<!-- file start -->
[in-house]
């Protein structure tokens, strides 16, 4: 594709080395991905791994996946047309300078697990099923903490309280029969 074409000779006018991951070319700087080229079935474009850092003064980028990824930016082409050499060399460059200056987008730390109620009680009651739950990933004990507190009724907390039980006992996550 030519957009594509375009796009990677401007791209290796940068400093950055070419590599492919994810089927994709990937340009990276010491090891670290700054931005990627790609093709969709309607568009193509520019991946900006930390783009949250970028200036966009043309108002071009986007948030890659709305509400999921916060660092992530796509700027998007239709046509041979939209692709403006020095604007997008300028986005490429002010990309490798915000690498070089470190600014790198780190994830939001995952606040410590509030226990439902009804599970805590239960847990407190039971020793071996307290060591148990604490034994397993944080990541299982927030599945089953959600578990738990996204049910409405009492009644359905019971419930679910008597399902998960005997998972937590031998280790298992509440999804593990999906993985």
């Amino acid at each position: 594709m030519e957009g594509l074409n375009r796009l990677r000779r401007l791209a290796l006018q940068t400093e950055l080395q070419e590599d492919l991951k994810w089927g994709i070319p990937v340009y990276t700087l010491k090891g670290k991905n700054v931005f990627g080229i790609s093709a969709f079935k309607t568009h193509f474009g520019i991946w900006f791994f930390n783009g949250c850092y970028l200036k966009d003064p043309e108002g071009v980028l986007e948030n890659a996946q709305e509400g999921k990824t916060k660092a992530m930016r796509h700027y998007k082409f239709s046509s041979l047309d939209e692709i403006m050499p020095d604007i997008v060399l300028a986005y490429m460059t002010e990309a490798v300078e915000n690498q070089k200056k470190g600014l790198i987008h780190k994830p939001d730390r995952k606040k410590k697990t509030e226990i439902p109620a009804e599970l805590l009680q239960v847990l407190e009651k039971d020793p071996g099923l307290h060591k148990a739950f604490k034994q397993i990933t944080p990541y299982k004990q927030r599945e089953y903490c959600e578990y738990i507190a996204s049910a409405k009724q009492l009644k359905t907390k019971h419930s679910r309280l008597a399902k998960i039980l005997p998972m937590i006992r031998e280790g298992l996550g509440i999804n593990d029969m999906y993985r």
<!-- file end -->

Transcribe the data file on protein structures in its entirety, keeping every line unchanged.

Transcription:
[in-house]
């Protein structure tokens, strides 16, 4: 594709080395991905791994996946047309300078697990099923903490309280029969 074409000779006018991951070319700087080229079935474009850092003064980028990824930016082409050499060399460059200056987008730390109620009680009651739950990933004990507190009724907390039980006992996550 030519957009594509375009796009990677401007791209290796940068400093950055070419590599492919994810089927994709990937340009990276010491090891670290700054931005990627790609093709969709309607568009193509520019991946900006930390783009949250970028200036966009043309108002071009986007948030890659709305509400999921916060660092992530796509700027998007239709046509041979939209692709403006020095604007997008300028986005490429002010990309490798915000690498070089470190600014790198780190994830939001995952606040410590509030226990439902009804599970805590239960847990407190039971020793071996307290060591148990604490034994397993944080990541299982927030599945089953959600578990738990996204049910409405009492009644359905019971419930679910008597399902998960005997998972937590031998280790298992509440999804593990999906993985």
């Amino acid at each position: 594709m030519e957009g594509l074409n375009r796009l990677r000779r401007l791209a290796l006018q940068t400093e950055l080395q070419e590599d492919l991951k994810w089927g994709i070319p990937v340009y990276t700087l010491k090891g670290k991905n700054v931005f990627g080229i790609s093709a969709f079935k309607t568009h193509f474009g520019i991946w900006f791994f930390n783009g949250c850092y970028l200036k966009d003064p043309e108002g071009v980028l986007e948030n890659a996946q709305e509400g999921k990824t916060k660092a992530m930016r796509h700027y998007k082409f239709s046509s041979l047309d939209e692709i403006m050499p020095d604007i997008v060399l300028a986005y490429m460059t002010e990309a490798v300078e915000n690498q070089k200056k470190g600014l790198i987008h780190k994830p939001d730390r995952k606040k410590k697990t509030e226990i439902p109620a009804e599970l805590l009680q239960v847990l407190e009651k039971d020793p071996g099923l307290h060591k148990a739950f604490k034994q397993i990933t944080p990541y299982k004990q927030r599945e089953y903490c959600e578990y738990i507190a996204s049910a409405k009724q009492l009644k359905t907390k019971h419930s679910r309280l008597a399902k998960i039980l005997p998972m937590i006992r031998e280790g298992l996550g509440i999804n593990d029969m999906y993985r």